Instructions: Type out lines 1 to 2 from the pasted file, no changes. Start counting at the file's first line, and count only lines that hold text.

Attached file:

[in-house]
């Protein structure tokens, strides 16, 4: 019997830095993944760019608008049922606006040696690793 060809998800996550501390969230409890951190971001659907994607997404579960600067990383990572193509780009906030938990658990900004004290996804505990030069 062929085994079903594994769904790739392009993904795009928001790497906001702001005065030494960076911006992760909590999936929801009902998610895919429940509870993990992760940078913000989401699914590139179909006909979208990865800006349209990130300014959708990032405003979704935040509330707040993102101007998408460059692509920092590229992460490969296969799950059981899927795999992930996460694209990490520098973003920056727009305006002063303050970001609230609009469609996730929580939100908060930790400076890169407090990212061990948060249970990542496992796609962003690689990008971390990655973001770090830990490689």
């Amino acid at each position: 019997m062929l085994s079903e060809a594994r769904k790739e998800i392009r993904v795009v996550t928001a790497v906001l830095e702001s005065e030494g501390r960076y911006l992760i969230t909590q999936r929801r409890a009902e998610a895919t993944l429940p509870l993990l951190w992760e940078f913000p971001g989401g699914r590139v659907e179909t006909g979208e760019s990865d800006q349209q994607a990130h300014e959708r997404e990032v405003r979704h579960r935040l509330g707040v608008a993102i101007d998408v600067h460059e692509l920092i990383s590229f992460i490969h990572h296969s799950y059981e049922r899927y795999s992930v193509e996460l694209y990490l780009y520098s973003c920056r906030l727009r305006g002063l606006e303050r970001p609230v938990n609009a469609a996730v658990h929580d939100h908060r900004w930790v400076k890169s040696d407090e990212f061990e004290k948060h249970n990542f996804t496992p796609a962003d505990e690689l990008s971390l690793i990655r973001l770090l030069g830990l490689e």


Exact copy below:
[in-house]
């Protein structure tokens, strides 16, 4: 019997830095993944760019608008049922606006040696690793 060809998800996550501390969230409890951190971001659907994607997404579960600067990383990572193509780009906030938990658990900004004290996804505990030069 062929085994079903594994769904790739392009993904795009928001790497906001702001005065030494960076911006992760909590999936929801009902998610895919429940509870993990992760940078913000989401699914590139179909006909979208990865800006349209990130300014959708990032405003979704935040509330707040993102101007998408460059692509920092590229992460490969296969799950059981899927795999992930996460694209990490520098973003920056727009305006002063303050970001609230609009469609996730929580939100908060930790400076890169407090990212061990948060249970990542496992796609962003690689990008971390990655973001770090830990490689």